• Step 4: Calculate Lining & Interlining Quantities

    To calculate the amount of lining required to make an interlined blind again we need to establish the Cut Width and Cut Drop of the lining which are slightly different to the fabric:

    LINING CUT WIDTH

    The lining is narrower than the fabric and the Cut Width is equal to the Finished Width of the blind.

    • Cut Width (lining) = Finished Width of blind

    LINING CUT DROP

    The lining is longer than the fabric though due to the rod pockets. To calculate the cut drop of the lining add a 5cm heading allowance, a 2cm hem allowance and an allowance* for each rod pocket to the finished blind length.

    (*The rod pocket allowance is the circumference of the rod plus 1cm, our fibre glass rods require a 2.5cm allowance.)

    • Lining Cut Drop = Finished Blind Length + 5cm heading allwnce + 2cm hem allwnce + (2.5cm*) per rod pocket

    LINING QUANTITY REQUIRED

    The calculation for the amount of lining required to make an interlined blind is

    • Multiply the "Number of fabric widths" by Cut Drop (for lining).

    INTERLINING QUANTITY REQUIRED

    The amount of interlining required is the same as the calculation for plain fabric.

    Your Questions & Comments

    Cecilia

    Is there no headrail allowance for the lining drop, only heading?

    SewHelpful:

    Correct "Headrail allowance" has nothing to do with the cut length of lining or fabric.

    Cecilia

    Can I make sure I have got this right? The total length of the cut fabric should be [the height of the area to be filled] + [an allowance for the space taken up by the pulled-up pleats and batten ie "headrail"] + [an allowance for finishing at the top ie "heading"] + bottom hem allowance.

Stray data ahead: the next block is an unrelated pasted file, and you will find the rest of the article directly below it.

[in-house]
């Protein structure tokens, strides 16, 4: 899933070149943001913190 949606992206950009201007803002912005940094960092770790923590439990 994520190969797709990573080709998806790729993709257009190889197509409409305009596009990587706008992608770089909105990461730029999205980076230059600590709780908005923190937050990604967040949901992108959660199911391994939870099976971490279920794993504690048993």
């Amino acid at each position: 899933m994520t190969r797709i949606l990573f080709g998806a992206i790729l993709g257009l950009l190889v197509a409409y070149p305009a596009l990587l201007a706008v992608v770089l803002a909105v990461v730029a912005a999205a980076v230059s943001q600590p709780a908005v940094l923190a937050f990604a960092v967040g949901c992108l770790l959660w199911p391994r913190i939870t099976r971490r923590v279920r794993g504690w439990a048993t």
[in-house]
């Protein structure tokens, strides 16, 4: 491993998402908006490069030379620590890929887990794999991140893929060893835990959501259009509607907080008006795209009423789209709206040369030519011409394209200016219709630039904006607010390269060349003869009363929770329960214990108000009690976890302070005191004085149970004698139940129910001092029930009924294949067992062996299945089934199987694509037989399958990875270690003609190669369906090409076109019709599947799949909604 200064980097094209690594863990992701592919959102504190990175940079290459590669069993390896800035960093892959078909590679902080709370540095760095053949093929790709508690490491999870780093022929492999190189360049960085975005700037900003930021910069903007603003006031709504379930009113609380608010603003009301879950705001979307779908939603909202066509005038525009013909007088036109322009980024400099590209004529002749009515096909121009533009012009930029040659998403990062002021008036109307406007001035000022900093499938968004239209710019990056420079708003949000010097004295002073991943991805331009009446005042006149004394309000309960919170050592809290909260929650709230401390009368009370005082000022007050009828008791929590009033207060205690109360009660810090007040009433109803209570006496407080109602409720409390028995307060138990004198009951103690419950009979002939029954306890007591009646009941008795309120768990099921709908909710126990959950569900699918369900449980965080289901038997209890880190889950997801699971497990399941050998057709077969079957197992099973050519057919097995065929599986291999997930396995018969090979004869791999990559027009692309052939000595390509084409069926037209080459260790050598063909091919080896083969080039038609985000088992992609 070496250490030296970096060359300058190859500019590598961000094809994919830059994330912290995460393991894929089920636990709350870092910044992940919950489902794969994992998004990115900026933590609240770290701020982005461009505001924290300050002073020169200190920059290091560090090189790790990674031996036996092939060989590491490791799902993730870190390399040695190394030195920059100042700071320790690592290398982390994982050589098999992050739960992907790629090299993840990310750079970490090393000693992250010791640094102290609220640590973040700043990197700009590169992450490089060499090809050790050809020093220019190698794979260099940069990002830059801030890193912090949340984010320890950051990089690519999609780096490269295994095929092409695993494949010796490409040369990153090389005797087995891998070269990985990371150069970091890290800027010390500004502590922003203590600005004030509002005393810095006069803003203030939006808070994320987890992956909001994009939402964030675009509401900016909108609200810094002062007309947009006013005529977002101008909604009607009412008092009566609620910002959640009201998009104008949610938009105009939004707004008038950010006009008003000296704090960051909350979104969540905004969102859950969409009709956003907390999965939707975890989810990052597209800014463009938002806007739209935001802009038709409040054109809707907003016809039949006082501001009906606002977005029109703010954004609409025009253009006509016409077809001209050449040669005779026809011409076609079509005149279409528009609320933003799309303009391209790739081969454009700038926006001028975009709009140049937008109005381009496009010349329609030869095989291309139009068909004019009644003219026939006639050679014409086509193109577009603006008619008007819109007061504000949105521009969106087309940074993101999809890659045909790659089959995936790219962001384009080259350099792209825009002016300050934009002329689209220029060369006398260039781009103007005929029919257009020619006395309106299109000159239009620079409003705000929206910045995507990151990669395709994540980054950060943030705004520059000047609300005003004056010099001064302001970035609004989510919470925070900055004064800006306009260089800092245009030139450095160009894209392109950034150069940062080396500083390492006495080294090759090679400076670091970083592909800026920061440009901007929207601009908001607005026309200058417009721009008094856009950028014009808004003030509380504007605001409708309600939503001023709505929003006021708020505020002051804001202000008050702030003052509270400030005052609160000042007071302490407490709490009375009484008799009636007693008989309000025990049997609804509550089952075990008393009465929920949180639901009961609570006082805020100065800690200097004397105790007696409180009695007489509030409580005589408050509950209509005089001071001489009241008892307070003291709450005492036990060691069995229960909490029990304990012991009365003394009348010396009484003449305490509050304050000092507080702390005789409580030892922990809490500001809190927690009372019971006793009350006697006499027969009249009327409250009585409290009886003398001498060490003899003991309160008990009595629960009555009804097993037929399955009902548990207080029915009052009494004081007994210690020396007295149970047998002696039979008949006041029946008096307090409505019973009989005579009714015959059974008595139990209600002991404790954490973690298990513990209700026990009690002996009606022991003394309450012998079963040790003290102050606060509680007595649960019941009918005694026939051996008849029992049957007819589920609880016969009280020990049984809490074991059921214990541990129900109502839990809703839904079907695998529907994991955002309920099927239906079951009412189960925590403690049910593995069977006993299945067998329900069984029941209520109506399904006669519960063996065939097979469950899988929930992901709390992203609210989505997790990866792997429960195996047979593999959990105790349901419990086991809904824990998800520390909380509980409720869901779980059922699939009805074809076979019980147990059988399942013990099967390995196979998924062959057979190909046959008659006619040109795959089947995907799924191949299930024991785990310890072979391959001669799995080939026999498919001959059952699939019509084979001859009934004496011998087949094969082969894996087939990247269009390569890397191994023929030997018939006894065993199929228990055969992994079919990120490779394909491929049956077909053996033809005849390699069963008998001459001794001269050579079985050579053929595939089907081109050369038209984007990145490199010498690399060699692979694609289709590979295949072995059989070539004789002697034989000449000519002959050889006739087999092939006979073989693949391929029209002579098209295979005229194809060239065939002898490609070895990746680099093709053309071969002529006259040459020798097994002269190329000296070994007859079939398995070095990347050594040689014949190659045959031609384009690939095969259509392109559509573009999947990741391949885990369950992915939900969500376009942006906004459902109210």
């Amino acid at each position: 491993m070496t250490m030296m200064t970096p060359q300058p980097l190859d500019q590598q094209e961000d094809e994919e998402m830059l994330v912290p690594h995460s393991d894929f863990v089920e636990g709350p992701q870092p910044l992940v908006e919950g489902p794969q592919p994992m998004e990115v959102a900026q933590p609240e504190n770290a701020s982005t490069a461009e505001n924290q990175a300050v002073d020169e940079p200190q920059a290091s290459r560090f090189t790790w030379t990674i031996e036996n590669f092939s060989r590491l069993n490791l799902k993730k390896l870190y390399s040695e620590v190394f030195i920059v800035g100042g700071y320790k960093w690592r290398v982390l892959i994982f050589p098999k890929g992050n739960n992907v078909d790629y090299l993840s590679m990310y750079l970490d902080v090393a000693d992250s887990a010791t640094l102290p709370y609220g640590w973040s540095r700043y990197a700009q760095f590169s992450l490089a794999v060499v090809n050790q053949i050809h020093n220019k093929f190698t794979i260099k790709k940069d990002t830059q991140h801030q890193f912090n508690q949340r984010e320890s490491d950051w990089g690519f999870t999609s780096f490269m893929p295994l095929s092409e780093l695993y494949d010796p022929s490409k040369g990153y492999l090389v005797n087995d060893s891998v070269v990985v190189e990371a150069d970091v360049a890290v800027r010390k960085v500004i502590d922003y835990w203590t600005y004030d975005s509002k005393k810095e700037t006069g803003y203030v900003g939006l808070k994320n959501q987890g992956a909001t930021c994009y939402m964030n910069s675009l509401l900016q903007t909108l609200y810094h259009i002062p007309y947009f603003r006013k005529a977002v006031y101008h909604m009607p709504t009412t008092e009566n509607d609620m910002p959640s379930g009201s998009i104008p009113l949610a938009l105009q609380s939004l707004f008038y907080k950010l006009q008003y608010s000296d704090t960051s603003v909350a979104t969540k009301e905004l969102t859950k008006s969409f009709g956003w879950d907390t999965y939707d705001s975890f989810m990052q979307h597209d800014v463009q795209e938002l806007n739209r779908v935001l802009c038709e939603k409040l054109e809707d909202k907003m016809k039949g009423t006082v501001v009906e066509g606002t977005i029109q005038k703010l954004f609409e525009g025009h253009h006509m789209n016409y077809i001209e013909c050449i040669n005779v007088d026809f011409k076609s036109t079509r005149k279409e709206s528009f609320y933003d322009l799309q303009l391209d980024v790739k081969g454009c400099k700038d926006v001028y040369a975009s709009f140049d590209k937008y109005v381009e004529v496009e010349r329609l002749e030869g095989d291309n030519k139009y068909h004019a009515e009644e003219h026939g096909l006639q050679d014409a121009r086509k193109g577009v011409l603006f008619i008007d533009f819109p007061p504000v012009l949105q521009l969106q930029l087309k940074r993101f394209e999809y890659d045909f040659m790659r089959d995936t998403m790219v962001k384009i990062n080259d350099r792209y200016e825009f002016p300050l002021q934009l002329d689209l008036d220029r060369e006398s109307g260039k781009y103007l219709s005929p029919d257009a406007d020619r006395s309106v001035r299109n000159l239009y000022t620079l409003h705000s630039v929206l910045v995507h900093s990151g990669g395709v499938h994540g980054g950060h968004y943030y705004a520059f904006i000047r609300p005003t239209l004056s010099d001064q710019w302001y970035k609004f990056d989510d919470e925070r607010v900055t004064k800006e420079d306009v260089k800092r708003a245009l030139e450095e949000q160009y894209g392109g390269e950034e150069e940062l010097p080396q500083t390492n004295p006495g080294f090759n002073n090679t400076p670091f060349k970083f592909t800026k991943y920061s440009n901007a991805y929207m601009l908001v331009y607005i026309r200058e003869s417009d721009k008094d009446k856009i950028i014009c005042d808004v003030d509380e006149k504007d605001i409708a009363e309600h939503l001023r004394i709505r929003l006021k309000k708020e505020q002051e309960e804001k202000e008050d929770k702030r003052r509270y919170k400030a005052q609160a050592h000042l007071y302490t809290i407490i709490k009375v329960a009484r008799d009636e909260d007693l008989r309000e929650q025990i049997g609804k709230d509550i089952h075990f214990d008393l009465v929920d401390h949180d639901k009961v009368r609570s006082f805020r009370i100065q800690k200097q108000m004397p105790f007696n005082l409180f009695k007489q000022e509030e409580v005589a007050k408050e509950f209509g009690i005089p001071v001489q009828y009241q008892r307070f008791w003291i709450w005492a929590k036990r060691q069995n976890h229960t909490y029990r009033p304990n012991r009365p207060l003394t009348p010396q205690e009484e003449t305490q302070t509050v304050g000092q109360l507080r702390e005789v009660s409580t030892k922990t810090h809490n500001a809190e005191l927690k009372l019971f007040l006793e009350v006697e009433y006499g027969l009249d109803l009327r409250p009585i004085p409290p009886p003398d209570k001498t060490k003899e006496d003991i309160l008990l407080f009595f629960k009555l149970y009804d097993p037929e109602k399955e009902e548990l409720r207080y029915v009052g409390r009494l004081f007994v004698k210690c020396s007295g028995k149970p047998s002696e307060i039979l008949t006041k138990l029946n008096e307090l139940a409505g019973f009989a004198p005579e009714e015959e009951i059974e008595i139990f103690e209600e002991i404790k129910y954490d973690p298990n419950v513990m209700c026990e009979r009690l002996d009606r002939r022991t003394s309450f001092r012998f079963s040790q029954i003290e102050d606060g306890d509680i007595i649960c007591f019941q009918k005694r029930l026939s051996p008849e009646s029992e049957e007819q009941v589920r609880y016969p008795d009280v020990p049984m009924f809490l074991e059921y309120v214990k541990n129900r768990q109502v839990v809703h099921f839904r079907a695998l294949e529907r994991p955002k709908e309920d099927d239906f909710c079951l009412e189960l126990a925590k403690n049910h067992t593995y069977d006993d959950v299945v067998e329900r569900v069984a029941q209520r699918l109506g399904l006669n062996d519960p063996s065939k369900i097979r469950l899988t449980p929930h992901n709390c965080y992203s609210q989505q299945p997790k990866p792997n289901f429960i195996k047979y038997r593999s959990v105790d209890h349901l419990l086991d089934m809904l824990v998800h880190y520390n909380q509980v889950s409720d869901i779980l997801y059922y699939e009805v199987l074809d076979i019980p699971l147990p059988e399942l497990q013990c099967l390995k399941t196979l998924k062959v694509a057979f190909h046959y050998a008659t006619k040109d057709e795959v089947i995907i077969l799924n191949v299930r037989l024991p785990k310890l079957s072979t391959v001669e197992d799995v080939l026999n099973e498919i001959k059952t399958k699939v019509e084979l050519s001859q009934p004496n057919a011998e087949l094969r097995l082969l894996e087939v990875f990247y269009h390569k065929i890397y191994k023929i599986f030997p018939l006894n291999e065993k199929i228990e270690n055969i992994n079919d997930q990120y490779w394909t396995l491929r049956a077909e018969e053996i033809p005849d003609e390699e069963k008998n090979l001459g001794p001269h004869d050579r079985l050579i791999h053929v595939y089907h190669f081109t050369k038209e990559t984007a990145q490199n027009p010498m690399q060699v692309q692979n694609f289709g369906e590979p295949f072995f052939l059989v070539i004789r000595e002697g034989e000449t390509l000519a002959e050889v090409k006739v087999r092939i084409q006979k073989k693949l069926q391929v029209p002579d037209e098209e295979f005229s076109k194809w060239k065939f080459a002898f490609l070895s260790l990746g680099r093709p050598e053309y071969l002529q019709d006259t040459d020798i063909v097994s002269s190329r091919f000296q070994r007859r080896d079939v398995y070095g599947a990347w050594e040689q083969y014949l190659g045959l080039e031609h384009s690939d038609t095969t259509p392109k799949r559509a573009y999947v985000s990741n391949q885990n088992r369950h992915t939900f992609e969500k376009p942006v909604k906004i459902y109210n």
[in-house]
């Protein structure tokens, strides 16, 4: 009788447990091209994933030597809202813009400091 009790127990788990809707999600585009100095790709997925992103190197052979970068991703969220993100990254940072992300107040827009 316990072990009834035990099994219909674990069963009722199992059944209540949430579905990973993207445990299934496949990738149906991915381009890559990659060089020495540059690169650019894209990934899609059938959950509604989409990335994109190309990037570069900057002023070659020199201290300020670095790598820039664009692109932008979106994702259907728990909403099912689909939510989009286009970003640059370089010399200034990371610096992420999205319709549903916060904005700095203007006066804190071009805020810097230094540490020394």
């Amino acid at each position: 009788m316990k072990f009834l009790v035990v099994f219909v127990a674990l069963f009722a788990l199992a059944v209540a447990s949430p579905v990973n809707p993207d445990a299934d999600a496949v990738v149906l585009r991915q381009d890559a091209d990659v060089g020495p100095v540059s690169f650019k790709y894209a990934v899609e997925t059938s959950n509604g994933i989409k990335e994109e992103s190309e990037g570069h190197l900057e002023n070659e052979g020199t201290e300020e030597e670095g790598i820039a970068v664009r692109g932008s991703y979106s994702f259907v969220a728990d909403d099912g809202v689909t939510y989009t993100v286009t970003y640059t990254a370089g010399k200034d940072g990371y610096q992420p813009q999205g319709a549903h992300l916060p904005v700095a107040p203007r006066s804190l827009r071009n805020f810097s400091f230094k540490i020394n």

SewHelpful:

    No that sounds wrong.

    The headrail allowance is nothing to do with the cut length of fabric or lining. It is used to determine the rod pocket positions and consequently where the folds form when the blind is pulled up.


    The cut length of the fabric is as stated in the previous STEP, STEP 3.


    Cecilia

    Thank you so much for your quick reply. So stupid of me.

    Lisa

    Do I need to have an allowance for rods if using rod pocket tape

    SewHelpful:

    No because you would be sewing the tape onto flat lining and not forming any rod pockets with the lining.

    Wendy

    Am I right in thinking that the cut drop lining measurement is different for interlined blinds i.e drop + 7cm for interlined but drop + (5+9cm)for lined (not inc. rod pocket allowance?

    SewHelpful:

    Yes the hems of the linings are different. The interlined blind only has a 2cm hem allowance and the lined blind has a 9cm hem allowance. If you read through both tutorials you will see how the hems are constructed differently.

    Jean

    Thinking of a 3m. wide roman blind should the joins on the interlining fabric correspond with the fabric seam lines?

    SewHelpful:

    We don't necessarily line the seams up. A 3m blind is quite an undertaking you will have to be very accurate getting it straight and square as any errors are amplified. Also an interlined 3m blind will be heavy you will need a geared mechanism to lift it, we would not make one with a wooden batten.